Now is the ideal time to rethink the Production Tax Credit. Its expiration now wouldn’t be as abrupt as was foreseen at the end of 2011 or 2012, because last year’s extension redefined how projects qualify for the PTC. Any wind project that has either started significant work or spent 5% of its budget by year-end could still qualify for the current PTC in 2014. I have seen analysis suggesting a project begun now might even qualify after 2015, as long as work on it had been continuous.

That sets up a smoother transition, while Congress and the wind industry reevaluate what role, if any, specific wind-energy subsidies have in a national energy economy that looks very different than the one in which the PTC was first conceived in the 1990s. Making tax incentives more uniform across competing energy technologies, as Chairman Baucus's draft would do, is a good start, but instead of locking in a perpetual subsidy for current wind power technology at 50 times the rate of today's disputed oil & gas tax incentives, Congress should focus on making the tax incentives for all energy production consistent across the board, at levels that taxpayers can afford no matter how much these energy sources grow in the future.

A different version of this posting was previously published on Energy Trends Insider.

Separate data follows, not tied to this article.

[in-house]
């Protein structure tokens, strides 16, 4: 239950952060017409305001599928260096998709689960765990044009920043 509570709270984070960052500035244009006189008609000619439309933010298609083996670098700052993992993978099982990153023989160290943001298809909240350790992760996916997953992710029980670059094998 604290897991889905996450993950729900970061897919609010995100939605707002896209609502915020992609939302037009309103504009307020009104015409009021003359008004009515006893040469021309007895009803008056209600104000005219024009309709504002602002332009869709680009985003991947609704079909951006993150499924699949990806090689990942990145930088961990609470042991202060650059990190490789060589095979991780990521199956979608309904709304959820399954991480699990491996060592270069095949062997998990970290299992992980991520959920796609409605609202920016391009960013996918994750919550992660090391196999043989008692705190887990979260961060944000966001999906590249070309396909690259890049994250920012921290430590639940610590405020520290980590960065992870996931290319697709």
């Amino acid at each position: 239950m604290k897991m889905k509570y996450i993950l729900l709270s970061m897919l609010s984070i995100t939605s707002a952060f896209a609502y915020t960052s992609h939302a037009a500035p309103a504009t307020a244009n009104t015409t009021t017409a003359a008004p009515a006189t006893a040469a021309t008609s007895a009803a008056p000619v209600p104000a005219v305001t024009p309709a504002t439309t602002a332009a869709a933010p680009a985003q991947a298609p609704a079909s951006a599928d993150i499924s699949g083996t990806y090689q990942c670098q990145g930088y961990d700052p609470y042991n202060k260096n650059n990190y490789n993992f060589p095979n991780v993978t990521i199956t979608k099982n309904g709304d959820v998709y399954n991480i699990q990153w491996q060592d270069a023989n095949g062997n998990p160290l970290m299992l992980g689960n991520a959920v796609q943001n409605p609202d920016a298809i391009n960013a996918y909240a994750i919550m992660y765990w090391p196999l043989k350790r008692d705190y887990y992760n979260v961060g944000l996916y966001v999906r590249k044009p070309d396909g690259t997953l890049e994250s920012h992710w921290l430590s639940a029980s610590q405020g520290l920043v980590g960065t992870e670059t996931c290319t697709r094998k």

Thursday, December 12, 2013

The LPG Echo of the Shale Gas Boom

  • Increased US production of LPG and natural gas liquids is an outgrowth of the shale gas revolution and a key ingredient for translating its benefits into industrial growth.
  • The infrastructure investments, export opportunities and price relationships for these liquids represent a microcosm of the similar issues for shale gas and LNG.
An article in the Wall St. Journal last month on the impact of a Midwest propane shortage on farmers trying to dry their corn harvest caught my attention. How could propane be in short supply, when US production is soaring due to shale gas? While it turns out that the shortfall in question was localized and temporary, it prompted me to take a closer look at LPG supply and demand than I have in many years. I found yet another market that is being transformed by the shale gas revolution.

Like most Americans--except for those in the roughly 5% of US homes heated with it-- I normally think about LPG only when I have to change the tank on my barbecue grill. That wasn't always the case; early in my career I traded LPGs for Texaco's west coast refining system. I'm happy to see that some of my former colleagues from that period are still involved and frequently quoted as experts on it. Although the LPG market is obscure to many, it represents a microcosm of the issues of reindustrialization and product exports arising from the recent turnaround in US energy output trends.